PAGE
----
I would be annoyed but considerably less offended if they said they were eliminating the apostrophes because they were too expensive to produce and too hard to see from the street level anyhow, but the claim that these critical punctuation marks “confuse people” and “are not needed” is ludicrous.
What’s worse, the British grammarians tapped to provide a challenging view in the article gave equally low credit to the general public. Marie Clair of the Plain English Society chimes in, “It’s always worth taking the effort to understand [apostrophes], instead of ignoring them.”
If we are beyond the third grade, do we really need to “take the effort” to comprehend the most basic applications of the apostrophe required for use on street signs? There are no sentences there, no complex usage required. Although I don’t deny that a good percentage of the public misuses punctuation regularly, hence the continued usefulness of proofreaders, I still like to believe that most people can understand the difference between kings and king’s.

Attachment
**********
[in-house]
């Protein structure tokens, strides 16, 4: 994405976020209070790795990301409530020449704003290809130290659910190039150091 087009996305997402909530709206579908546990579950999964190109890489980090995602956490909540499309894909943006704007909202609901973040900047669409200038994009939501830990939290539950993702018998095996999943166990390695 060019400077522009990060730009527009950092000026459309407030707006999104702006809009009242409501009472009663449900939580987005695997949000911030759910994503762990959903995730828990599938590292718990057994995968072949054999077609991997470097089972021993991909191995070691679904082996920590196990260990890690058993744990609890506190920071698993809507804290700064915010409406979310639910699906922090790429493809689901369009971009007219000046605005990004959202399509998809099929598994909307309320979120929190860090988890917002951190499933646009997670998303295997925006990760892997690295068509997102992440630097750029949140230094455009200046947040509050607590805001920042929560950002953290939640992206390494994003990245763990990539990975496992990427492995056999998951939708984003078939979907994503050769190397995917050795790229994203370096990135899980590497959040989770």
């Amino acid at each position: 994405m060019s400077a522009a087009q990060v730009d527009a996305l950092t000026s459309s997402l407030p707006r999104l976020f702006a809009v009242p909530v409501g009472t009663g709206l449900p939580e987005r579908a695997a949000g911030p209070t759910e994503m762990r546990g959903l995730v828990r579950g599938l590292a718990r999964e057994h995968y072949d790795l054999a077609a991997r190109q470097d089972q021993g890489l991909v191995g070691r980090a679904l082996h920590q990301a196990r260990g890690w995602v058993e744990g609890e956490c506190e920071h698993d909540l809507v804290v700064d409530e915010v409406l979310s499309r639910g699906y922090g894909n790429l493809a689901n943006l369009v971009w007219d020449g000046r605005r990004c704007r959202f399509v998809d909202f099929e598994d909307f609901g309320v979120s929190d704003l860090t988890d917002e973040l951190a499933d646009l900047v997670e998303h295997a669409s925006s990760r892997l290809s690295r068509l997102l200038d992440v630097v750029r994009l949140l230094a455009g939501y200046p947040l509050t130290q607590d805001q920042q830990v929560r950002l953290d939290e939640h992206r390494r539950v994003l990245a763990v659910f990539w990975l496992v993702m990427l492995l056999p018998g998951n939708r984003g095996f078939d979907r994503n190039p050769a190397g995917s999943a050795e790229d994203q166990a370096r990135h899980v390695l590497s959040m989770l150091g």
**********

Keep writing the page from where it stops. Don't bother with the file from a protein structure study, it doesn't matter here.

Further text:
Filed under: Business
A January 14 CNN.com article reports that more and more businesses are relying on freelancers.
Filed under: Uncategorized
In an effort to refresh things at Editorial Courses, we’ve launched a pretty excessive new promotion. Check it out at http://blog.GetEditorialCourses.com. There, you’ll find a mini proofreading skills exercise you can download, print, and mark up. Then, check your answers against the key and see how you did. Just for playing along, you’ll be entered into a drawing for an iPod Touch. (Which, by the way, is a pretty neat tool for editors — it’s like an uber-portable, Internet-ready laptop without the weight and bulk.) You’ll also get a discount code for 30 percent off the regular price of enrollment in any course. Enjoy!